This morning, Apple broke ground on its new $1 billion campus in Austin, Texas. Coinciding with that, Apple CEO Tim Cook has sat down with ABC News’ Rebeca Jarvis to talk about Apple’s investment in the United States, his relationship with President Trump, and more.
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As for the new Mac Pro, Cook reiterated much of what he said alongside President Trump this afternoon.
“We are really proud to make the Mac Pro here — this computer is our most powerful computer we’ve ever made, by far,” Cook said in an exclusive interview with ABC News’ Rebecca Jarvis on Wednesday. “It performs over 50 trillion tasks per second. I mean, this is just mind-blowing.”
When asked why Apple still builds the iPhone in China, Cook said that he actually thinks “the iPhone is made everywhere.”
“If you look at the glass of the iPhone, which everybody touches all day long, that glass is made in Kentucky. If you were to take apart the iPhone you would see many of the silicone components that are made in the United States as well,” he added. “The iPhone is the product of a global supply chain.”
With that having been said, however, Cook said that assembling the iPhone in the United States is something that is “not on the horizon.”
Cook also talked about Apple’s relationship with China, as well as the trade war between China and the United States. The Apple CEO said that he doesn’t want to “speculate” on whether the next round of tariffs could raise iPhone praises. Instead, he said that he’s hopeful the United States and China will come to an agreement:
The Apple chief said that he doesn’t want to “speculate” on how the next round of China tariffs could raise the price of iPhones.
“I’m hoping that the U.S. and China come to an agreement, and so I don’t even want to go down that road right now,” Cook said. “I’m so convinced that it’s in the best interest of the U.S. and best interest of China, and so if you have two parties where there’s a common best interest there has got to be some kind of path forward here. And I think that will happen.”
Meanwhile, Apple’s relationship with China has faced scrutiny from some US lawmakers, but Cook isn’t worried about it. “China really hasn’t pressured us, and so I don’t envision that,” Cook said when asked if there was a line Apple would not cross if China pressured the company.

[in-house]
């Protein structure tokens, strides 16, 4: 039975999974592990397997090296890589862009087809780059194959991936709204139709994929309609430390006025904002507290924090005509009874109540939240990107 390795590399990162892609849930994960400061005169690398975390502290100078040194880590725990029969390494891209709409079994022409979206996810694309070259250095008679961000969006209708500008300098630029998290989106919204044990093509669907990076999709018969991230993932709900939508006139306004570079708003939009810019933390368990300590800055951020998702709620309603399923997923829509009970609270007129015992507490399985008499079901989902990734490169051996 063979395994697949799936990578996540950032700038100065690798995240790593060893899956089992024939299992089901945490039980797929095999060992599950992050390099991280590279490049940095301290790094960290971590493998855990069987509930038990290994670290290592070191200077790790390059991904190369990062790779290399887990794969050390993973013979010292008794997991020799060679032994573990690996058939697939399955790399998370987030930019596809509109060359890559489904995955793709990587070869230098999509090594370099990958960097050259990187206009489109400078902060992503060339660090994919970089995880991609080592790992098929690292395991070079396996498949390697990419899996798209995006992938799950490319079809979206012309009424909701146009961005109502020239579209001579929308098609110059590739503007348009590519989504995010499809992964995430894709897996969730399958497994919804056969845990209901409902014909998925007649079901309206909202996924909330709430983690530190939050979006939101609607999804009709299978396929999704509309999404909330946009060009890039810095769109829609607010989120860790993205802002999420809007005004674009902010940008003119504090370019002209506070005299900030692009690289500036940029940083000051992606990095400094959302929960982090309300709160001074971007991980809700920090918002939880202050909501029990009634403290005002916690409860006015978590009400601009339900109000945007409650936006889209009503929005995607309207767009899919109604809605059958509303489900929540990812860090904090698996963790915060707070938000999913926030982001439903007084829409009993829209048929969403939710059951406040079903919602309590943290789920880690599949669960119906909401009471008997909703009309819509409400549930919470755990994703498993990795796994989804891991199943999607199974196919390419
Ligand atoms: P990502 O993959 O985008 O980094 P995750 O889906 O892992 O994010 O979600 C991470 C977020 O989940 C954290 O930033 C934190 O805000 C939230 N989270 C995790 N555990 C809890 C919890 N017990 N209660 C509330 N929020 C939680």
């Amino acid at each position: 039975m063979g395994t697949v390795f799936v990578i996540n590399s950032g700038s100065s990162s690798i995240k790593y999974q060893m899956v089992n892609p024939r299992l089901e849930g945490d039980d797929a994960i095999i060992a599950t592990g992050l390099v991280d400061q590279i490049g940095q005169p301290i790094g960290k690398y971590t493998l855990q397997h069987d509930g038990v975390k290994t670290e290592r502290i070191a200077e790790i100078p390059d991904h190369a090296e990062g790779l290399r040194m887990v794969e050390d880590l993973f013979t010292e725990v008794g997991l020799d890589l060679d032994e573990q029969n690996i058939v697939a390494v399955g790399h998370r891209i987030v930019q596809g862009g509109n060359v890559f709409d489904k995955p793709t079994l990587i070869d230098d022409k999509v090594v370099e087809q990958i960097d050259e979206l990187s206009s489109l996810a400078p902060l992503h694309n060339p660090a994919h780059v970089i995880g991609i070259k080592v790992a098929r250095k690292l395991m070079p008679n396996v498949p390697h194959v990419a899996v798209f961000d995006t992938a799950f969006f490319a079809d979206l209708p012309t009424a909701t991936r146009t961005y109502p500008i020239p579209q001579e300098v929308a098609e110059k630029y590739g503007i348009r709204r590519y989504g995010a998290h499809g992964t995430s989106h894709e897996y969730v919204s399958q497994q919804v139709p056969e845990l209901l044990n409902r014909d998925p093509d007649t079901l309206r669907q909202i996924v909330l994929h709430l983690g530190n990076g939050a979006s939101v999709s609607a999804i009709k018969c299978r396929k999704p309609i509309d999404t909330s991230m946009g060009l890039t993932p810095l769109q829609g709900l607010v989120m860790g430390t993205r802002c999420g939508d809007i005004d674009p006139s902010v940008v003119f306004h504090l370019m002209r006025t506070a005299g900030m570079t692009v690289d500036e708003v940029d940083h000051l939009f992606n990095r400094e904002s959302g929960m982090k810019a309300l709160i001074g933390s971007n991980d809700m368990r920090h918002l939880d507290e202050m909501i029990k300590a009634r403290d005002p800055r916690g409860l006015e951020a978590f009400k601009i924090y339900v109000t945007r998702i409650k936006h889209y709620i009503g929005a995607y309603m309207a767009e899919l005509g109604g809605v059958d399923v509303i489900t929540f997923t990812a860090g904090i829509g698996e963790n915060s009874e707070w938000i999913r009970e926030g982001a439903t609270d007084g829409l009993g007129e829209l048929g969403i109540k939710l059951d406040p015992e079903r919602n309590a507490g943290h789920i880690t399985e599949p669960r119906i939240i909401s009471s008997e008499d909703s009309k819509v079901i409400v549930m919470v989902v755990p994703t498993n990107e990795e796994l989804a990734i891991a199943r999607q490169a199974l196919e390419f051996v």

Cook said they have never been asked in China by authorities to unlock an iPhone, but added, referring to the U.S., “I have here. And we stood up against that, and said we can’t do it,” he added. “Our privacy commitment is a worldwide one.”
Apple has also been embroiled in the protests in Hong Kong because of its decision to remove a protest app from the App Store:
“In the specific app in Hong Kong, we made the decision unilaterally,” he said. “We made it for safety, and I recognize that somebody can say that is the wrong decision and so forth. We obviously get second guessed a lot when you make tough decisions on apps to be on versus off, but we made it for safety.”
Cook added that “in terms of the Hong Kong situation, I hope and pray for everyone’s safety,” and “more broadly I pray for dialogue, because I think that good people coming together can decide ways forward.”
As for his relationship with Trump, Cook said that he is focused on “policies and not politics” and that he has “full faith” in the American system when it comes to things like impeachment. He also added that he is focused on the same things “no matter who is in the White House.”
Last but not least, Cook touched on Apple’s future plans in the area of mergers and acquisitions:
“I don’t have my eye on anything big. I have my eye on a lot of interesting small things. We acquire things when they make sense, but we never acquire for size and revenue – we acquire for talent and IP, and things that can improve people’s lives.”
You can read Cook’s full interview with ABC News here.
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